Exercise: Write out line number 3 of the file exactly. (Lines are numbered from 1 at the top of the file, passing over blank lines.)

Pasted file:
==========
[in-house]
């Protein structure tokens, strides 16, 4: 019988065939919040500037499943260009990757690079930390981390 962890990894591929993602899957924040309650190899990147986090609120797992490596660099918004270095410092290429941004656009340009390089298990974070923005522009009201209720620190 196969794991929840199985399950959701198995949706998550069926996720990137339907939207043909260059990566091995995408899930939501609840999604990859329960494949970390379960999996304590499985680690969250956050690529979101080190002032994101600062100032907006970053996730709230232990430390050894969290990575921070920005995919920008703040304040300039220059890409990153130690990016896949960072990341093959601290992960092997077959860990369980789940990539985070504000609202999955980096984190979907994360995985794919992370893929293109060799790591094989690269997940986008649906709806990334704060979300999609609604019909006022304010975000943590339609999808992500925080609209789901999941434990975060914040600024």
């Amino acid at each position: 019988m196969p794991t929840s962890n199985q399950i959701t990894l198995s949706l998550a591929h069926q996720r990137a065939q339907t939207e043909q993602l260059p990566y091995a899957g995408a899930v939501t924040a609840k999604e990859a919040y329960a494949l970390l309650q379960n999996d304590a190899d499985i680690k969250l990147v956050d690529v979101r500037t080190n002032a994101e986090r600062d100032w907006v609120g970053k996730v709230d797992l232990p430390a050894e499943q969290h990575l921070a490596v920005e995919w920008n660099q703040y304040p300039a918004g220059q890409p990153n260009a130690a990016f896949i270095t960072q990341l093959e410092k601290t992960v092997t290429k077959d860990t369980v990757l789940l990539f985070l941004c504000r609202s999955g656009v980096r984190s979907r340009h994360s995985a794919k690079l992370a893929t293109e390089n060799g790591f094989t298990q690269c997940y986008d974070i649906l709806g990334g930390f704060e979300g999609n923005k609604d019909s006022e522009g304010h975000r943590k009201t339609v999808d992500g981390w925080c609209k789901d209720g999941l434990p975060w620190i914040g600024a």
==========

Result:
């Amino acid at each position: 019988m196969p794991t929840s962890n199985q399950i959701t990894l198995s949706l998550a591929h069926q996720r990137a065939q339907t939207e043909q993602l260059p990566y091995a899957g995408a899930v939501t924040a609840k999604e990859a919040y329960a494949l970390l309650q379960n999996d304590a190899d499985i680690k969250l990147v956050d690529v979101r500037t080190n002032a994101e986090r600062d100032w907006v609120g970053k996730v709230d797992l232990p430390a050894e499943q969290h990575l921070a490596v920005e995919w920008n660099q703040y304040p300039a918004g220059q890409p990153n260009a130690a990016f896949i270095t960072q990341l093959e410092k601290t992960v092997t290429k077959d860990t369980v990757l789940l990539f985070l941004c504000r609202s999955g656009v980096r984190s979907r340009h994360s995985a794919k690079l992370a893929t293109e390089n060799g790591f094989t298990q690269c997940y986008d974070i649906l709806g990334g930390f704060e979300g999609n923005k609604d019909s006022e522009g304010h975000r943590k009201t339609v999808d992500g981390w925080c609209k789901d209720g999941l434990p975060w620190i914040g600024a």